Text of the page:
Executive Series North American Aviation P-51D Mustang 1/32 Scale Mahogany Model
Introducing the ready-built North American Aviation P-51D Mustang Desktop Model. This 1/32 scale model was handmade with precision and accuracy to produce the finest model that will be the centerpiece of your collection for years to come. This model is a perfect gift for pilots and aviation enthusiasts alike. Not too big or too small, this model features a wingspan of 15 inches and a length of 12.25 inches. This model features a very accurate paint scheme with realistic panel lines.
This collectable model P-51D Mustang represents the ultimate in long-range fighter development in World War II, the aircraft that was finally able to escort bombers from bases in England to targets deep in Germany. Painted as Big Beautiful Doll, flown by Col. John Landers of the 55th Fighter Group in Europe, this 1/32-scale model P-51D Mustang makes a great pilot gift, or a present for any veteran, aviation enthusiast or history buff.
This iconic American aircraft of World War II, which also served in combat in Korea, actually began as a British aircraft. Designed and flown in just 178 days in response to a British proposal for a fighter-bomber. British officials wanted North American Aviation to build the Curtiss P-40 Tomahawk under license, but NAA President James Dutch Kindelburger persuaded them that his company could build a new, better design in less time.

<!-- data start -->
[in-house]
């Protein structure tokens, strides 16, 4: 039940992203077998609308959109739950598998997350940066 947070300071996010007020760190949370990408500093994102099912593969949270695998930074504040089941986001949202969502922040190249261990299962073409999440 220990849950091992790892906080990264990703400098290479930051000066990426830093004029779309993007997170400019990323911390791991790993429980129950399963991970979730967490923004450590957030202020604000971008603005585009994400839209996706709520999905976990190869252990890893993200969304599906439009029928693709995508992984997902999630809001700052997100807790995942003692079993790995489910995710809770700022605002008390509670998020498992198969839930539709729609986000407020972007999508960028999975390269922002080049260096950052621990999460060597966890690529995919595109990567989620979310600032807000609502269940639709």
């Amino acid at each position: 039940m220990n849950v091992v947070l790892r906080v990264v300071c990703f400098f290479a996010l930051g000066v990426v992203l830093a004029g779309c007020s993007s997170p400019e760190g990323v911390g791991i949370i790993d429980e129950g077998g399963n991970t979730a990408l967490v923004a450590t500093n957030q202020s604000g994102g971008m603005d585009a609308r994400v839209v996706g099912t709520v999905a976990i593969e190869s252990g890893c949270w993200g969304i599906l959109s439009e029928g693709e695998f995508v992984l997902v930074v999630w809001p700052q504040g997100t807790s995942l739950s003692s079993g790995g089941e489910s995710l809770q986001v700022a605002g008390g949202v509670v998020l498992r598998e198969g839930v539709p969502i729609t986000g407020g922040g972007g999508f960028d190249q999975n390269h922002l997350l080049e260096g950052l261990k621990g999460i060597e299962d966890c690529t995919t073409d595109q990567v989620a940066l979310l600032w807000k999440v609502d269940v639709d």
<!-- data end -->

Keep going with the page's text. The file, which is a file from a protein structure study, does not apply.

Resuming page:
The NA-73 project featured two innovations: an efficient laminar-flow wing developed by the National Advisory Committee of Aeronautics, and a radiator design that used exiting hot air to provide a modicum of additional thrust. The XP-51 showed good performance at low altitudes, and the British government placed orders for several hundred of the fighters. In 1942, the Army Air Forces placed an order for 320 P-51As, as well as orders for a dive bomber variant, the A-36.
Also in 1942, the Mustang received the Rolls-Royce Merlin engine and the results were magic. High altitude performance exceeded expectations, with the Merlin-powered Mustang topping 440 mph in tests.
The Mustang was taking off and with the addition of long-range tanks, the P-51 proved to be the answer to the Army Air Forces need for a fighter with the range to accompany bombers all the way to their targets deep in Germany.
The definitive version of the Mustang, the P-51D, featured a bubble canopy, six .50-caliber machine guns, and a range of 1,650 miles. Top speed was 437 mph.
Col. John Landers ended World War II with 14 ½ aerial victories, 4 ½ in the P-51D.
The Mustang continued in service following World War II, operating as a fighter-bomber in Korea. The Mustang is a popular airframe for air racing, and restored versions are a common sight at air shows.
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